After President Barack Obama’s speech on National Security Agency snooping Friday, is it right to consider him the new Dick Cheney?
That’s the case former Cheney adviser Mary Matalin made Sunday on ABC’s “This Week” political panel, sparking heated push back by New Yorker editor David Remnick and, to a lesser extent, PBS host Tavis Smiley.
“Now Barack Obama is Dick Cheney,” Matalin argued. “We need these policies there. They are necessary for our security.”
“The historical analogy between Dick Cheney and — with respect — Barack Obama is absurd,” Remnick responded. “I mean this is a president who’s withdrawn from two wars, this is a president who is constantly talking about the balance between — whether you are agreeing with him or not — between a security state, which came after 9/11, and keeping the country secure, and civil liberties. And he’s struggled with this, flagrantly, maybe even ostentatiously, on the subject of drones and the rest. And things have changed. Maybe too much on the margins for me or for Tavis, maybe not enough for others, but to call it Dick Cheney, I can’t agree at all.”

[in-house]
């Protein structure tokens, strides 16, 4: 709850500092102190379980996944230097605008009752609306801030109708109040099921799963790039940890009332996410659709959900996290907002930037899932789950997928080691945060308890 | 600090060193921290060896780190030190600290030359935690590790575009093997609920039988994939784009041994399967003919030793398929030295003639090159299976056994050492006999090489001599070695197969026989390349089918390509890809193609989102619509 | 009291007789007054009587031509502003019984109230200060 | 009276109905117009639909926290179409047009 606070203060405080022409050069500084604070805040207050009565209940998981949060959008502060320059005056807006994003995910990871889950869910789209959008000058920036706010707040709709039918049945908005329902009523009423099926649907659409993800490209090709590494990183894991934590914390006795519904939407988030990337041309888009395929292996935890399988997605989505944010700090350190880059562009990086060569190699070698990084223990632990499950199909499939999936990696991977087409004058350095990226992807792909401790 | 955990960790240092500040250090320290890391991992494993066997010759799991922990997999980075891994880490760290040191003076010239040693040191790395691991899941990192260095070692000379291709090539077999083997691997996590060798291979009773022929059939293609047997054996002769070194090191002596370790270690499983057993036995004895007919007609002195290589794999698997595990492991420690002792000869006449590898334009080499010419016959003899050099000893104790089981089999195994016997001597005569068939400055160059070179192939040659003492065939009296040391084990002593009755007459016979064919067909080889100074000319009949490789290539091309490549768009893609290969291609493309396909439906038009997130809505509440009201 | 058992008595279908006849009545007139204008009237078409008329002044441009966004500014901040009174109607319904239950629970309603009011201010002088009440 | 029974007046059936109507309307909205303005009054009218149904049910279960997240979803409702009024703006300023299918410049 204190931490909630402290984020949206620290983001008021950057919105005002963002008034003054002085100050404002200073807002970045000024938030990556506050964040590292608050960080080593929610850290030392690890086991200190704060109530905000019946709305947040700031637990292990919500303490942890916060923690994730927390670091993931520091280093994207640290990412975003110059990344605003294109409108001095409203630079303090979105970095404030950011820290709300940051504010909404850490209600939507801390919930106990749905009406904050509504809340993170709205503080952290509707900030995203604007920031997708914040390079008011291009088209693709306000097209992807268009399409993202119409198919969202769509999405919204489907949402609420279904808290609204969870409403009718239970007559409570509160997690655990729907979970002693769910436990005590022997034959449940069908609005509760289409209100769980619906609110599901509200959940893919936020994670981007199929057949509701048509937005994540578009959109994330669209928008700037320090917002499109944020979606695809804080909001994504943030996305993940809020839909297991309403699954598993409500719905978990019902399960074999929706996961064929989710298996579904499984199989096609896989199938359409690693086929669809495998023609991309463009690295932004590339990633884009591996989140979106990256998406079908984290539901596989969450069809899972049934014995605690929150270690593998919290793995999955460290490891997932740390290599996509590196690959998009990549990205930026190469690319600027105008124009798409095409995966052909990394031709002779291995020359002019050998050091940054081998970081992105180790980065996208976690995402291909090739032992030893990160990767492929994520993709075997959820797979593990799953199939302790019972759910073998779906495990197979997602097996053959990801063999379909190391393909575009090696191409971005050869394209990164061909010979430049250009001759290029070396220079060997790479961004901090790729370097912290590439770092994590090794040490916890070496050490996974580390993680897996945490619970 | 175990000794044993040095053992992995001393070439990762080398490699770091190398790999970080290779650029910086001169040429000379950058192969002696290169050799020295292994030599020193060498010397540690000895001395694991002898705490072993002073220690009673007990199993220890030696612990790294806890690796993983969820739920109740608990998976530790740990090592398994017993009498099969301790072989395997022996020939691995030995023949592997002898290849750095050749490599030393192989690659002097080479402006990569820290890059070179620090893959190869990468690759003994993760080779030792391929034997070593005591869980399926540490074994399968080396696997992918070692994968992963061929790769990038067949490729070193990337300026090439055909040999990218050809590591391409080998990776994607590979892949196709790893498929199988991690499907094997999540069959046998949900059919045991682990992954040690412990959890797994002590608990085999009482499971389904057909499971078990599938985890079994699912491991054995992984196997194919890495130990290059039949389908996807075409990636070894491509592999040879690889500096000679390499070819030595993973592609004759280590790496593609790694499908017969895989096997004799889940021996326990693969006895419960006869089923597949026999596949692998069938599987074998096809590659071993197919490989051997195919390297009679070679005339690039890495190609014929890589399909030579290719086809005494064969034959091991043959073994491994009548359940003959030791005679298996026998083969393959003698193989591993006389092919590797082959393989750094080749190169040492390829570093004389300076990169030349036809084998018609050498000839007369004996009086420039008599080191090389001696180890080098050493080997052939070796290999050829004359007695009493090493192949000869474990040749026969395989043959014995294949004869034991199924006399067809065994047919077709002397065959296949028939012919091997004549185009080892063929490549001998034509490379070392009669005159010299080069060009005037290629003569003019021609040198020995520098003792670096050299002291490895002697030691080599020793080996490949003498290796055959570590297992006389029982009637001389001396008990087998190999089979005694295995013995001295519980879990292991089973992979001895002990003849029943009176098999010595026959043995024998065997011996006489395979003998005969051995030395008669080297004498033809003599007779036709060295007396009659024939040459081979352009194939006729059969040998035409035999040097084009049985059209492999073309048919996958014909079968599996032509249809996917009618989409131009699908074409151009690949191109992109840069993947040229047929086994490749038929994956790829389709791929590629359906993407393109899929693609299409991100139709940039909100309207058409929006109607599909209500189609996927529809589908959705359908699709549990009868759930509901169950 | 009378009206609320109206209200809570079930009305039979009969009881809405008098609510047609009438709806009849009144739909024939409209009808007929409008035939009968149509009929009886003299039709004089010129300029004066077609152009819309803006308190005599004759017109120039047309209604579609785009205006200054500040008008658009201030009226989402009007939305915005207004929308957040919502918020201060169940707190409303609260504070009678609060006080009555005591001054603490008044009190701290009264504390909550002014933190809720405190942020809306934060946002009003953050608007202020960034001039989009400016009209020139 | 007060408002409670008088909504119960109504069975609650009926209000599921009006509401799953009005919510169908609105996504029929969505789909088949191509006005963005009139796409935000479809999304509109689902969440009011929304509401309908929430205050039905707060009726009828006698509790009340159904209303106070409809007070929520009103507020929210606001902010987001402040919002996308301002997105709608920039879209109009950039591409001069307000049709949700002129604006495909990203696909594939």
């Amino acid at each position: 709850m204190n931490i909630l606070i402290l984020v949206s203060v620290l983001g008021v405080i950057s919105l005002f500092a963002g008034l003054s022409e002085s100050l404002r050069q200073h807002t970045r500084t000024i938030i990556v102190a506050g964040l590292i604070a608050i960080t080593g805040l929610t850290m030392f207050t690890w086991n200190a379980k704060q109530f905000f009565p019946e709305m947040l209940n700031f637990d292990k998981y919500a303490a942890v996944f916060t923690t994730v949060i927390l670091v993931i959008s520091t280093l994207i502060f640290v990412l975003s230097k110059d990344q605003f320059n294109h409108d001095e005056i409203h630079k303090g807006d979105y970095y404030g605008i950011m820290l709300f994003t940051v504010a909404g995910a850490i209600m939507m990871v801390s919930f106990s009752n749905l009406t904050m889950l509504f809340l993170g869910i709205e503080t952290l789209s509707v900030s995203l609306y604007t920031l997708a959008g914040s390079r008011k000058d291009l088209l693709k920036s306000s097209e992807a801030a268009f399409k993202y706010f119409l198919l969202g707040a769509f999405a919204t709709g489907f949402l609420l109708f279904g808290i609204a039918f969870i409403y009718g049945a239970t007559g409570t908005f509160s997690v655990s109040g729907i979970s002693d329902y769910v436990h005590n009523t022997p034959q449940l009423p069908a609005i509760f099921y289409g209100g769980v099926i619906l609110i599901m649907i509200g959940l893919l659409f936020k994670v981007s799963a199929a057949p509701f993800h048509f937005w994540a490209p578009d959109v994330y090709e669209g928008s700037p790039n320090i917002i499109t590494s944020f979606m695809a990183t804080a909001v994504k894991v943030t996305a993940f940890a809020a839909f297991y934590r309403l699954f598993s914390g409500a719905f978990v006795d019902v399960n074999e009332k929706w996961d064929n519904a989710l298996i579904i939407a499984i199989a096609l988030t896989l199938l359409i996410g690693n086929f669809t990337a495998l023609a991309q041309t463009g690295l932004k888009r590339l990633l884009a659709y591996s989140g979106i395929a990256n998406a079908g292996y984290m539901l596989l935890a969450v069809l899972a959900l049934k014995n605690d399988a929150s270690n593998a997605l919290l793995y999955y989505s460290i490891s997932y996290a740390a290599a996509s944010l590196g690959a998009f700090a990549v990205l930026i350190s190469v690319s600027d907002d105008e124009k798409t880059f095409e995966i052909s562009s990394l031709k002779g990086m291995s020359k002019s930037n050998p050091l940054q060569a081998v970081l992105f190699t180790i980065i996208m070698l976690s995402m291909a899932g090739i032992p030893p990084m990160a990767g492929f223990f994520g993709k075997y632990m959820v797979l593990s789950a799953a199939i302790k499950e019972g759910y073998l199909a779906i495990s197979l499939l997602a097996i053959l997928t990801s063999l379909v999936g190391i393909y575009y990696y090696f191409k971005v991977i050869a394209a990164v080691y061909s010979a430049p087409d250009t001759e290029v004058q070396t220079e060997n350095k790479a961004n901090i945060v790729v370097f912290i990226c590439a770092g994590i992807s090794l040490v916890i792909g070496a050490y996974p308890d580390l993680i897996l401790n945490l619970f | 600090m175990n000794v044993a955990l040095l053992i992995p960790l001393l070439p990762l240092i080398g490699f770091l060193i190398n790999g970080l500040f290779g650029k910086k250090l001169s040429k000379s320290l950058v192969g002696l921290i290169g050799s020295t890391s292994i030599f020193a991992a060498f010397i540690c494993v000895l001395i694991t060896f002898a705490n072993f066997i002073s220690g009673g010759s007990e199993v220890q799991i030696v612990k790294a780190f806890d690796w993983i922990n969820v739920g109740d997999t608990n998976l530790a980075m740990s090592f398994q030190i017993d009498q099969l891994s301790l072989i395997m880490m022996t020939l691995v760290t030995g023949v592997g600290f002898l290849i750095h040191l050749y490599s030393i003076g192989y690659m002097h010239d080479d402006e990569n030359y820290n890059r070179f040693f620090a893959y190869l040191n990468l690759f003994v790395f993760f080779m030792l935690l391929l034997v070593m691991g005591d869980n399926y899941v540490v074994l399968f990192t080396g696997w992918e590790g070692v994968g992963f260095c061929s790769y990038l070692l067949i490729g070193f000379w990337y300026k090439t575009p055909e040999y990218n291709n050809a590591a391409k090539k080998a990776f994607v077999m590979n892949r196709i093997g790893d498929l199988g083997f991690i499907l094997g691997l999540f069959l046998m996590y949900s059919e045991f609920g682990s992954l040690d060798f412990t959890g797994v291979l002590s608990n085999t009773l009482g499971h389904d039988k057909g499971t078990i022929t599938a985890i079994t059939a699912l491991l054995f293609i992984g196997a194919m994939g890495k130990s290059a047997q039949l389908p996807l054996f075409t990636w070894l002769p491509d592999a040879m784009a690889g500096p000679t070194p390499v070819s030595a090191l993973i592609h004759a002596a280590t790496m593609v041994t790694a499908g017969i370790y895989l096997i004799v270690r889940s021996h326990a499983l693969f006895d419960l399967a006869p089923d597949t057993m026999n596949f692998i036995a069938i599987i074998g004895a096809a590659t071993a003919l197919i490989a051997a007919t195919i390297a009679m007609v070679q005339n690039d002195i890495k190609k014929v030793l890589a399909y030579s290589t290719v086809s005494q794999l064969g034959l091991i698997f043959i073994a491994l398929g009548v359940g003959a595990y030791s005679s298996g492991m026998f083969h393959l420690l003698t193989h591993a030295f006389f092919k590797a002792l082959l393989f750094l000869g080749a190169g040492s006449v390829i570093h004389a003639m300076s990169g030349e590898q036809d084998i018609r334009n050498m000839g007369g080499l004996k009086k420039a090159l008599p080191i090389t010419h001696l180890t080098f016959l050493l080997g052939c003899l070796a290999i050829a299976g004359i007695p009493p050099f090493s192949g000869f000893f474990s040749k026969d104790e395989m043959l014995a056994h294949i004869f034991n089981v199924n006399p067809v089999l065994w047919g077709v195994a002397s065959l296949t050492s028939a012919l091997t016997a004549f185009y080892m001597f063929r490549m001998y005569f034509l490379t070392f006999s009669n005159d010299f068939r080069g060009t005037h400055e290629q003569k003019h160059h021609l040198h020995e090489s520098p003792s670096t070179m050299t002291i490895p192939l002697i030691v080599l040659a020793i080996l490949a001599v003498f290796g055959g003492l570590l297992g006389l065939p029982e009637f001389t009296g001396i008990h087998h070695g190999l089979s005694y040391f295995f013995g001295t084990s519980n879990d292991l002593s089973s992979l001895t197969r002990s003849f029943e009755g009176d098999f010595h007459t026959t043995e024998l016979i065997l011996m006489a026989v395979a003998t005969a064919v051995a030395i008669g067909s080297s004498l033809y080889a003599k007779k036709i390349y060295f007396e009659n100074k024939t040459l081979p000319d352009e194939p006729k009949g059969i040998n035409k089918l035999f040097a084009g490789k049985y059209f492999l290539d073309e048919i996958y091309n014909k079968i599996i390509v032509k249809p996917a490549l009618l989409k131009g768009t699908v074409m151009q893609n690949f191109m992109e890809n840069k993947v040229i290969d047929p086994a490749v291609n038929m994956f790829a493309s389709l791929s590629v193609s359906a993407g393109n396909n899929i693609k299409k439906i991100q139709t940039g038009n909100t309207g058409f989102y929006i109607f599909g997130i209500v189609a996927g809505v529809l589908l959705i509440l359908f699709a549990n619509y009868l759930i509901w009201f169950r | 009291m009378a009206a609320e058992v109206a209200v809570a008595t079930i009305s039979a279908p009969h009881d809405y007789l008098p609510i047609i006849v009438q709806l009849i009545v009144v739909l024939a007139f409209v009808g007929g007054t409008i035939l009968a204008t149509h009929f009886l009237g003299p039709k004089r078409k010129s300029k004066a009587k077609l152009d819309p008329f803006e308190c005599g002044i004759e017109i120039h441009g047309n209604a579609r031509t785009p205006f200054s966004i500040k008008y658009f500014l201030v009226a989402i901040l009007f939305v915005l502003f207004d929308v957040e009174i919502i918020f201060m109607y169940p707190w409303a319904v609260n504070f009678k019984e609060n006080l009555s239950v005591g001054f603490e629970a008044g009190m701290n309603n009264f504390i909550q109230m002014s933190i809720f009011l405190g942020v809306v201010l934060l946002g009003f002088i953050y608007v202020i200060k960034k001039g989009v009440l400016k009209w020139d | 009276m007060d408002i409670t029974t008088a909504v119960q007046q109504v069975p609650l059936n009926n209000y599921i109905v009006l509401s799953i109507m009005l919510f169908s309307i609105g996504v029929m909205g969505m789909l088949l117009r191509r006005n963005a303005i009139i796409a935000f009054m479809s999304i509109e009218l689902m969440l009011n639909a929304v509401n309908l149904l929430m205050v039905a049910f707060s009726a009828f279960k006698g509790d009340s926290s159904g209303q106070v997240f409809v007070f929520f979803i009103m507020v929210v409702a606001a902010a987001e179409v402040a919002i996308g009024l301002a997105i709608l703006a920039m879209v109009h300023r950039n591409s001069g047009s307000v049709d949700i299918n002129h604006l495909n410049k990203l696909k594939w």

Matalin would have none of it — with respect, of course.
“With equal respect, he demonized Dick Cheney,” Matalin responded. “He opposed all of these security policies and he’s now making the same point that Dick Cheney made repeatedly, which is the bad guys have to be right only 1 percent of the time, we have to right 100 percent of the time. This is not the only policy — they’re not Dick Cheney policies, they’re post-9/11 security policies — that he opposed and now supports.”
Smiley finally got in on the debate, saying that he doesn’t think Obama is quite Dick Cheney, even if the president is backing many of the Bush/Cheney security policies.
“I have to concede … that while I think Mary is wrong, respectfully, that he is no Dick Cheney — I don’t believe that — but it is the case that President Obama for too many of us has continued the Bush/Cheney policies on a lot of issues, particularly foreign policy, and this is much more about marginal retrenchment than it is about major reform,” he said.